How the Best Companies Design Experiences to Destroy Competition

What’s happened in the last few years is pretty clear: It’s no longer a competitive advantage to just build a better product.

You have two options to compete in 2018:

  1. Build something truly remarkable that is also the first of its kind. *(e.g. Soylent didn’t build a better tasting shake. They built something that replaced your entire breakfast + coffee in a bottle.)*

  2. Design an experience that adds value to your core product.* (e.g. Amazon’s $1B acquisition of Ring which allows Amazon to deliver packages inside your home, or Google’s acquisition of Nest which allows them to sell usage data to electric companies.)*

Let’s talk about the second option: Experience design.

Think about how you interact with Amazon:

  1. 1-click purchase on any device (Mobile / Web / Tablet).

  2. Order anything with your voice and Amazon will even recommend which products to purchase (prioritizing Amazon products of course).

  3. Buy online, return in store. Bought something big and need to return it but don’t have the box? No worries, just return it to a local Kohl’s and they’ll take care of it for you at no charge.

  4. Press a physical button to re-order household products. Need more detergent? Press a physical button that’s a magnet on your washing machine.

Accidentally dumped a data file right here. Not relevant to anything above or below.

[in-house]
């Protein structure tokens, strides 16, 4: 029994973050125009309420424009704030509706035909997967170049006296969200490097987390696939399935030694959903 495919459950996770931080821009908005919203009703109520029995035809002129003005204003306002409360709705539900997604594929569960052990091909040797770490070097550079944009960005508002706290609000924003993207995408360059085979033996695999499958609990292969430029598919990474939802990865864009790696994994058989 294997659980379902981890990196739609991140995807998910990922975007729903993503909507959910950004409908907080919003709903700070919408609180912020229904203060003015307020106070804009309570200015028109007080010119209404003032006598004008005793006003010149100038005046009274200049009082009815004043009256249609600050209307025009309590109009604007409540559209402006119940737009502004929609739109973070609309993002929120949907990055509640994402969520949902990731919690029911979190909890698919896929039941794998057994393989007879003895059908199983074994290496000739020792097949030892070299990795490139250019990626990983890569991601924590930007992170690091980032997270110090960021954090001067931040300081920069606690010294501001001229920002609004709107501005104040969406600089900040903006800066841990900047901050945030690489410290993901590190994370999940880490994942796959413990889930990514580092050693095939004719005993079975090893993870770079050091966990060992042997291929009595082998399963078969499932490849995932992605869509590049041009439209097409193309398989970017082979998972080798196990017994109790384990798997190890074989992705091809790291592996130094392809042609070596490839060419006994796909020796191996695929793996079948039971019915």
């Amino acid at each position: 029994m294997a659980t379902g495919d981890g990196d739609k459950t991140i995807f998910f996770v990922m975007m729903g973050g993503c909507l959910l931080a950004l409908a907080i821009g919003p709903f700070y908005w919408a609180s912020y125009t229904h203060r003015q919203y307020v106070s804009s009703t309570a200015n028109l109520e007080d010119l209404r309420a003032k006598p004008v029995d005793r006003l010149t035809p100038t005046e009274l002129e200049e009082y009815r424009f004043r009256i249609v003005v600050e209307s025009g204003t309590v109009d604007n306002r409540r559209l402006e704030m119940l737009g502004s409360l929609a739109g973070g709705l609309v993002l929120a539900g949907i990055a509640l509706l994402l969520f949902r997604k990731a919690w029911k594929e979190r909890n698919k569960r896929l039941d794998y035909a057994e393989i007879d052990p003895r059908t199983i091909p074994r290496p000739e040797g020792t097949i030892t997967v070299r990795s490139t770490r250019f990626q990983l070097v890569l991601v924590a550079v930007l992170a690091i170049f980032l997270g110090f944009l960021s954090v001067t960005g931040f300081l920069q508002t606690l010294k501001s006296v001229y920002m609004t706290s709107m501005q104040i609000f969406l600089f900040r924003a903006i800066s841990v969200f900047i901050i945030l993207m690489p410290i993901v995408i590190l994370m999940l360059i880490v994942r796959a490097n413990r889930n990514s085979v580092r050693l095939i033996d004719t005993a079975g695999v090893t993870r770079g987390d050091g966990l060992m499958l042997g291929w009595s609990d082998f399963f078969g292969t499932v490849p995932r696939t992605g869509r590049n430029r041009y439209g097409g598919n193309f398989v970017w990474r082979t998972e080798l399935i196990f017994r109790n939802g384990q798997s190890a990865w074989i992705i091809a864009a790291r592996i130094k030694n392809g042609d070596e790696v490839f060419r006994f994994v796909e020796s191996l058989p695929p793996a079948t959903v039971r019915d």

5. Free 2 day delivery with an Amazon Prime subscription.

    1. Which not-coincidentally gives you access to free premium content.
  6. Deliver packages INSIDE your house (upcoming as part of Ring acquisition).

Amazon didn’t just build a better website and mobile app, they built a better experience. And with over 100M prime subscribers, they built an amazing moat.

The best companies don’t just build great products. They build experiences around their core product (Which results in way more $$$)

Apple is on track to make more money from their services than they do selling their phones, which is remarkable and a huge indication of where other hardware manufacturers are heading.

The services category includes iTunes, the App Store, Apple Music, iCloud, Apple Pay, and AppleCare.

Now, these services are worthless if Apple doesn’t sell their devices. And that’s why companies should think about their trojan horse.

It’s also not a surprise that AMC now offers a movie subscription pass so customers can go to 3 movies a week for one flat fee.

Hardware is a trojan horse to building a better experience for your customers

Let’s say you are a company who sells traditional and "smart" charcoal grills.

You sell great grills and have been for the past 30 years. No one is going to come up with a better charcoal grill than you. You have that locked down, or do you?

In the past, you owned the market because no competitors could compete with your brand awareness and quality of charcoal grills, but now things have changed.

You now have to worry about two things:

  1. What if someone creates a completely new way to grill food? (Like Soylent did with breakfast.)

  2. What if someone creates an average grill but builds an amazing experience around it which locks customers into using their grill & services.

Creating a "smart grill" is a given and shouldn't be a shock. The next question is, “How do I use this data collecting, internet connected smart grill to build a better experience.

Here are examples of how you can build an experience around charcoal grills and generate subsequent revenue from your services.